Context (again)

Posted by Mike Kaaks

23 August 2013

I keep having experiences that bring me back to this point.
I'm sure you all will have been reading about the turmoil in Egypt. What started as a liberating political event has sadly become a most violent conflict. In terms of context I want to go back to the first weeks of this change, and the issue of the role of the military. Over 30 million, yes million, people came out to protest the president, his policies, and his politics. The army stepped in, suspended the constitution, and an interim non-military government was installed. In much of the global press this was headlined as a military coup. In the context of military takeover in South America this label would be appropriate. In the context of Egypt and it's history since Gamal Abdel Nasser and the overthrow of the monarchy in 1952, it is the wrong label. Since that time the military in Egypt has had an active role in the political, social, and economic framework of the country. A different context. In Egypt the military is seen, as being protectors of the people from all threats, not just attacks from outside the country.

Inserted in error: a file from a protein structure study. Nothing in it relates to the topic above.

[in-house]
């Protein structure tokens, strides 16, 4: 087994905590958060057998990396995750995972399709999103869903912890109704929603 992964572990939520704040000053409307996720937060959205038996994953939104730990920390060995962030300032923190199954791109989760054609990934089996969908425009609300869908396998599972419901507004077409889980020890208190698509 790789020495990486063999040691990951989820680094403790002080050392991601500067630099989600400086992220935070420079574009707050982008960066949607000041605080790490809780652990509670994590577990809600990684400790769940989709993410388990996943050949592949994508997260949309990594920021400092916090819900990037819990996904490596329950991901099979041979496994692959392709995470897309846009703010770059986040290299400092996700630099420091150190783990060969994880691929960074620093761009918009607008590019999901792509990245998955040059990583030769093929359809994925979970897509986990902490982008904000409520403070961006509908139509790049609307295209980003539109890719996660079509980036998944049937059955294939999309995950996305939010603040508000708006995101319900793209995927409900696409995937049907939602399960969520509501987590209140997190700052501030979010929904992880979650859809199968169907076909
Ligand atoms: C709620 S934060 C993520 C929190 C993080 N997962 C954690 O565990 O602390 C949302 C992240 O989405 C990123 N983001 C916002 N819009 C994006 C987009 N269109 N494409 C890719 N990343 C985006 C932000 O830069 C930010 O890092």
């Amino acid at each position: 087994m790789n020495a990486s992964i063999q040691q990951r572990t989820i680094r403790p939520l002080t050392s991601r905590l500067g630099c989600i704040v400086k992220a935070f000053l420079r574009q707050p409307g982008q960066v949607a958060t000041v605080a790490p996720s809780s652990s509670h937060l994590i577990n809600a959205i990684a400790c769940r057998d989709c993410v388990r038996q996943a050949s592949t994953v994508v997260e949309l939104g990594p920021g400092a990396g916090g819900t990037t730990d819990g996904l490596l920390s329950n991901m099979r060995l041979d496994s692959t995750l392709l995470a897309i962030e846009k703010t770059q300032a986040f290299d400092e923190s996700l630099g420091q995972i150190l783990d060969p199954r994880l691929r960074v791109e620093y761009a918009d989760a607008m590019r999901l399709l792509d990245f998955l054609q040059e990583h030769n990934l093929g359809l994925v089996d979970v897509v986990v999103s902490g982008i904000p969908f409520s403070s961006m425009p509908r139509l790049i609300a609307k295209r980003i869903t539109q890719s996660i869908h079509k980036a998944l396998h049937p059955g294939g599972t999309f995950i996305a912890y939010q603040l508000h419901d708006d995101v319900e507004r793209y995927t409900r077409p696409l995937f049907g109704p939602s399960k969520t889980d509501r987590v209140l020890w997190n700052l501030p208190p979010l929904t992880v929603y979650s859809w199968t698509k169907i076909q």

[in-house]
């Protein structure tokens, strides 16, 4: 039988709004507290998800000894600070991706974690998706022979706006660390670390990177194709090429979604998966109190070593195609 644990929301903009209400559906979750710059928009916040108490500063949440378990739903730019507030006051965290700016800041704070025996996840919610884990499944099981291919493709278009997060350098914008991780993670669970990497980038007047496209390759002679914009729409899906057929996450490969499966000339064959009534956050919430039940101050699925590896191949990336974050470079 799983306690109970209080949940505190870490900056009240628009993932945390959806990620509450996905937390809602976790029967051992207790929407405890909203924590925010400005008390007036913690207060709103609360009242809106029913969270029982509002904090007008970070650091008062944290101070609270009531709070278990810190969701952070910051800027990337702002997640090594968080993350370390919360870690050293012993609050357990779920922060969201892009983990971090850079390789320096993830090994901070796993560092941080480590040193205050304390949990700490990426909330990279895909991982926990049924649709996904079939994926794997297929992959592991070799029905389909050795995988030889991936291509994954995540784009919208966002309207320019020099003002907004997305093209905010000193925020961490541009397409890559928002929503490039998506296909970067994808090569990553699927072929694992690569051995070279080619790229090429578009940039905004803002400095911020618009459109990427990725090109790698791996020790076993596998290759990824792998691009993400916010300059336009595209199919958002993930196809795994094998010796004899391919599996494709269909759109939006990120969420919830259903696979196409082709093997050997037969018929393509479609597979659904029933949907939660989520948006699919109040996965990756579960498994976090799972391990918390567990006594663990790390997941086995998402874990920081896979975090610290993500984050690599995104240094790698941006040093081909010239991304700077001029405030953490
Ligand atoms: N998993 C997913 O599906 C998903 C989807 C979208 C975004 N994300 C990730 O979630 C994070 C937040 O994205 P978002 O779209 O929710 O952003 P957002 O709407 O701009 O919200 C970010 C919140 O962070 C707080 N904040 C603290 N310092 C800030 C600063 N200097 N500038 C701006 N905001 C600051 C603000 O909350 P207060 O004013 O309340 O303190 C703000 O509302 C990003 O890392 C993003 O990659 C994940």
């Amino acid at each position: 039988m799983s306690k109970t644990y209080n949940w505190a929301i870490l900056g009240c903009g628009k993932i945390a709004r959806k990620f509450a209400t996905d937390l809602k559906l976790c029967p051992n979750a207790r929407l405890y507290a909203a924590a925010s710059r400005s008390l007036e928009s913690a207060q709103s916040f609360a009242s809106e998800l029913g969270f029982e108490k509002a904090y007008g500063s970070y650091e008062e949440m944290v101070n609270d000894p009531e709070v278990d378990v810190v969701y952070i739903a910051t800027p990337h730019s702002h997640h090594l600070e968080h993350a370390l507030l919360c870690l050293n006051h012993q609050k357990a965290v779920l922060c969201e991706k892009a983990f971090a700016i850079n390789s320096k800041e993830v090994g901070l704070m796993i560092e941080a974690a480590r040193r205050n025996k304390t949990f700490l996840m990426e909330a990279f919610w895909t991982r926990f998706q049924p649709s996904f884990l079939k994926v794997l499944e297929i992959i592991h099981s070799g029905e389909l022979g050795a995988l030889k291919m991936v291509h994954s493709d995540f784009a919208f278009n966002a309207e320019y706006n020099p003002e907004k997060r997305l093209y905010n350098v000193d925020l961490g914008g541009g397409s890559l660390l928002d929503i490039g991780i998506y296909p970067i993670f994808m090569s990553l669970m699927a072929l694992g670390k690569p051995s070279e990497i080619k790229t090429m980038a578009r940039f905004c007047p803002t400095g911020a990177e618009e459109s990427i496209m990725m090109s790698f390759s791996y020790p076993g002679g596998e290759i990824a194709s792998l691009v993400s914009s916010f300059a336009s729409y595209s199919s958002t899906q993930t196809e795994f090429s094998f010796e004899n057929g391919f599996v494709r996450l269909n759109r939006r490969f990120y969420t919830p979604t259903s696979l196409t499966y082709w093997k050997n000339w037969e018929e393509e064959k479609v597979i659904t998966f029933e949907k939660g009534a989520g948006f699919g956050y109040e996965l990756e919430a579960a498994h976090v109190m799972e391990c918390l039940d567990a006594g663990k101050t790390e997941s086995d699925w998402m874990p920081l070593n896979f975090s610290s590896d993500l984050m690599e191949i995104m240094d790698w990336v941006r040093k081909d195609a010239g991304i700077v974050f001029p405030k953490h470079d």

Had the journalists gathered and interpreted the context in local terms, not by the limiting definitions of the word we use to describe things, they might have told a different story. For Egyptians (other than the Muslim Brotherhood) the head of the Army is a hero. In Egypt it is appropriate that the army will be heavily involved in creating and protecting their democratic solution. I'm not an apologist for the Egyptian Army - it just seemed too good an example of context to pass up.
As something of a disclaimer I should point out that I love Egypt, having come to know it through a number of direct family links.